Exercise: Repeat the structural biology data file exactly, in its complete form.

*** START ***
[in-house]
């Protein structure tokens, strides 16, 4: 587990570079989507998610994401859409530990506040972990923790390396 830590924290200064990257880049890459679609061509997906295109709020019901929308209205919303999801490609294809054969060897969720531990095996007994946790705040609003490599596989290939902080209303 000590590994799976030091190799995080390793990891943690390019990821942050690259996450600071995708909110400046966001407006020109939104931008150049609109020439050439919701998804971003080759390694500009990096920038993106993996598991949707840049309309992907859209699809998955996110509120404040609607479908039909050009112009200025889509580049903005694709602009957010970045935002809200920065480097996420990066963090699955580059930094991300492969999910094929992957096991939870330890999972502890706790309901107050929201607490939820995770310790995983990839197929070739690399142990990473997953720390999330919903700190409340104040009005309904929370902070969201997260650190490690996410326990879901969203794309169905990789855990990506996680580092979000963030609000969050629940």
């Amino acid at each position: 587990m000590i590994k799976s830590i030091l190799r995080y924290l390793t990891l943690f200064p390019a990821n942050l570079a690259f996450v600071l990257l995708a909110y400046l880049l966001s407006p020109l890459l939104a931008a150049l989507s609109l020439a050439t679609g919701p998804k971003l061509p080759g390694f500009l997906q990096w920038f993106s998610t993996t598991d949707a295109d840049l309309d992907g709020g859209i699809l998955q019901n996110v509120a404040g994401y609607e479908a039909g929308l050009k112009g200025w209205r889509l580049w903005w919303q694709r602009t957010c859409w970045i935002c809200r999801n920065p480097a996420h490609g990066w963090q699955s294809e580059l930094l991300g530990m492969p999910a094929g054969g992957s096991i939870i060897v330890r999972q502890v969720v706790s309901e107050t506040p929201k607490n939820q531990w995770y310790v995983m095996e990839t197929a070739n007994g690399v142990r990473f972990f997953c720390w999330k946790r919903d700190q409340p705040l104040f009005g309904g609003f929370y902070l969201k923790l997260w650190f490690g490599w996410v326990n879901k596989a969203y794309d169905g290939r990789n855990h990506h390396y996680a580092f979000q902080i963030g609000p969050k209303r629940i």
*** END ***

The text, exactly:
[in-house]
């Protein structure tokens, strides 16, 4: 587990570079989507998610994401859409530990506040972990923790390396 830590924290200064990257880049890459679609061509997906295109709020019901929308209205919303999801490609294809054969060897969720531990095996007994946790705040609003490599596989290939902080209303 000590590994799976030091190799995080390793990891943690390019990821942050690259996450600071995708909110400046966001407006020109939104931008150049609109020439050439919701998804971003080759390694500009990096920038993106993996598991949707840049309309992907859209699809998955996110509120404040609607479908039909050009112009200025889509580049903005694709602009957010970045935002809200920065480097996420990066963090699955580059930094991300492969999910094929992957096991939870330890999972502890706790309901107050929201607490939820995770310790995983990839197929070739690399142990990473997953720390999330919903700190409340104040009005309904929370902070969201997260650190490690996410326990879901969203794309169905990789855990990506996680580092979000963030609000969050629940």
């Amino acid at each position: 587990m000590i590994k799976s830590i030091l190799r995080y924290l390793t990891l943690f200064p390019a990821n942050l570079a690259f996450v600071l990257l995708a909110y400046l880049l966001s407006p020109l890459l939104a931008a150049l989507s609109l020439a050439t679609g919701p998804k971003l061509p080759g390694f500009l997906q990096w920038f993106s998610t993996t598991d949707a295109d840049l309309d992907g709020g859209i699809l998955q019901n996110v509120a404040g994401y609607e479908a039909g929308l050009k112009g200025w209205r889509l580049w903005w919303q694709r602009t957010c859409w970045i935002c809200r999801n920065p480097a996420h490609g990066w963090q699955s294809e580059l930094l991300g530990m492969p999910a094929g054969g992957s096991i939870i060897v330890r999972q502890v969720v706790s309901e107050t506040p929201k607490n939820q531990w995770y310790v995983m095996e990839t197929a070739n007994g690399v142990r990473f972990f997953c720390w999330k946790r919903d700190q409340p705040l104040f009005g309904g609003f929370y902070l969201k923790l997260w650190f490690g490599w996410v326990n879901k596989a969203y794309d169905g290939r990789n855990h990506h390396y996680a580092f979000q902080i963030g609000p969050k209303r629940i």